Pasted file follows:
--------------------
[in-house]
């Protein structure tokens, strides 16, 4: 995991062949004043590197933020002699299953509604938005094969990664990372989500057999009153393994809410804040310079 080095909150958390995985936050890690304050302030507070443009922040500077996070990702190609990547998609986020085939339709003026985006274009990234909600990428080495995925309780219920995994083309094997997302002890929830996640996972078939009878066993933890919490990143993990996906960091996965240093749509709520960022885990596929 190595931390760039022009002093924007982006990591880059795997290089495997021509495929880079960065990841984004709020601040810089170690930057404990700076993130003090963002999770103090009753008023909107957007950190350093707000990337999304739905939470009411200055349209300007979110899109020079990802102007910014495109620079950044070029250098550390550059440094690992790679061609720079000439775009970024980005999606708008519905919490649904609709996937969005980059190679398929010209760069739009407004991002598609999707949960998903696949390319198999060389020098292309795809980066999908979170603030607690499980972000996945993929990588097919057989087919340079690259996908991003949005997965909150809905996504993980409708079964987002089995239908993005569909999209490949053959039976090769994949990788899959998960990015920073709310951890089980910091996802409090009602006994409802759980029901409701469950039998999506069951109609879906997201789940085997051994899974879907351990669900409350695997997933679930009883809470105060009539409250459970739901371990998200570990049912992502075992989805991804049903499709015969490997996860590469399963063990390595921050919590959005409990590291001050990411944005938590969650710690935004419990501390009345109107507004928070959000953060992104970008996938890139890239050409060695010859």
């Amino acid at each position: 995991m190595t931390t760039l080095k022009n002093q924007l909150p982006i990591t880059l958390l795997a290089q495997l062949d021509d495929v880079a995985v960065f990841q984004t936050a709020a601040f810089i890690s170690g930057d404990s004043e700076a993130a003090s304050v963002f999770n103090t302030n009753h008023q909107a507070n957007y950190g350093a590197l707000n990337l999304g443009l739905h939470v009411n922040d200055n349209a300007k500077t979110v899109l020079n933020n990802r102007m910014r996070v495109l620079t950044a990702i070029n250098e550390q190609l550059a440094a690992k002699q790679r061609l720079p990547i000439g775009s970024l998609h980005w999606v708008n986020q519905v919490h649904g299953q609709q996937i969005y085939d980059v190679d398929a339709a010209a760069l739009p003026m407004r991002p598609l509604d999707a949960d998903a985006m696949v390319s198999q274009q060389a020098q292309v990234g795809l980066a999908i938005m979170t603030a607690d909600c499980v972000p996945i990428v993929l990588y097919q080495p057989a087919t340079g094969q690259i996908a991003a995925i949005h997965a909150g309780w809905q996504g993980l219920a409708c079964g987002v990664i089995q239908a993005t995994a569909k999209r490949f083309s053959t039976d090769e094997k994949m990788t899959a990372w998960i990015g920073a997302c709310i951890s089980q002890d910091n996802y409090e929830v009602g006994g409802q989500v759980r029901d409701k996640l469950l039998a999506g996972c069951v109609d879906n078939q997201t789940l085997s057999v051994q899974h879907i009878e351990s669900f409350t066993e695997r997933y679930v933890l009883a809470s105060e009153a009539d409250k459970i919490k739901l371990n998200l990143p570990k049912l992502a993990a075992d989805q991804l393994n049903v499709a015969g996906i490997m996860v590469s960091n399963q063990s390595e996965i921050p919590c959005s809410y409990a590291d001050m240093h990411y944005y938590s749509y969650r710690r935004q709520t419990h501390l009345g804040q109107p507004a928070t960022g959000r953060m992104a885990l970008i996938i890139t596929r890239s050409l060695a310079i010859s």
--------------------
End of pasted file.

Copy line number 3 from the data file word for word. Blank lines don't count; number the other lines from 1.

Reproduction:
């Amino acid at each position: 995991m190595t931390t760039l080095k022009n002093q924007l909150p982006i990591t880059l958390l795997a290089q495997l062949d021509d495929v880079a995985v960065f990841q984004t936050a709020a601040f810089i890690s170690g930057d404990s004043e700076a993130a003090s304050v963002f999770n103090t302030n009753h008023q909107a507070n957007y950190g350093a590197l707000n990337l999304g443009l739905h939470v009411n922040d200055n349209a300007k500077t979110v899109l020079n933020n990802r102007m910014r996070v495109l620079t950044a990702i070029n250098e550390q190609l550059a440094a690992k002699q790679r061609l720079p990547i000439g775009s970024l998609h980005w999606v708008n986020q519905v919490h649904g299953q609709q996937i969005y085939d980059v190679d398929a339709a010209a760069l739009p003026m407004r991002p598609l509604d999707a949960d998903a985006m696949v390319s198999q274009q060389a020098q292309v990234g795809l980066a999908i938005m979170t603030a607690d909600c499980v972000p996945i990428v993929l990588y097919q080495p057989a087919t340079g094969q690259i996908a991003a995925i949005h997965a909150g309780w809905q996504g993980l219920a409708c079964g987002v990664i089995q239908a993005t995994a569909k999209r490949f083309s053959t039976d090769e094997k994949m990788t899959a990372w998960i990015g920073a997302c709310i951890s089980q002890d910091n996802y409090e929830v009602g006994g409802q989500v759980r029901d409701k996640l469950l039998a999506g996972c069951v109609d879906n078939q997201t789940l085997s057999v051994q899974h879907i009878e351990s669900f409350t066993e695997r997933y679930v933890l009883a809470s105060e009153a009539d409250k459970i919490k739901l371990n998200l990143p570990k049912l992502a993990a075992d989805q991804l393994n049903v499709a015969g996906i490997m996860v590469s960091n399963q063990s390595e996965i921050p919590c959005s809410y409990a590291d001050m240093h990411y944005y938590s749509y969650r710690r935004q709520t419990h501390l009345g804040q109107p507004a928070t960022g959000r953060m992104a885990l970008i996938i890139t596929r890239s050409l060695a310079i010859s």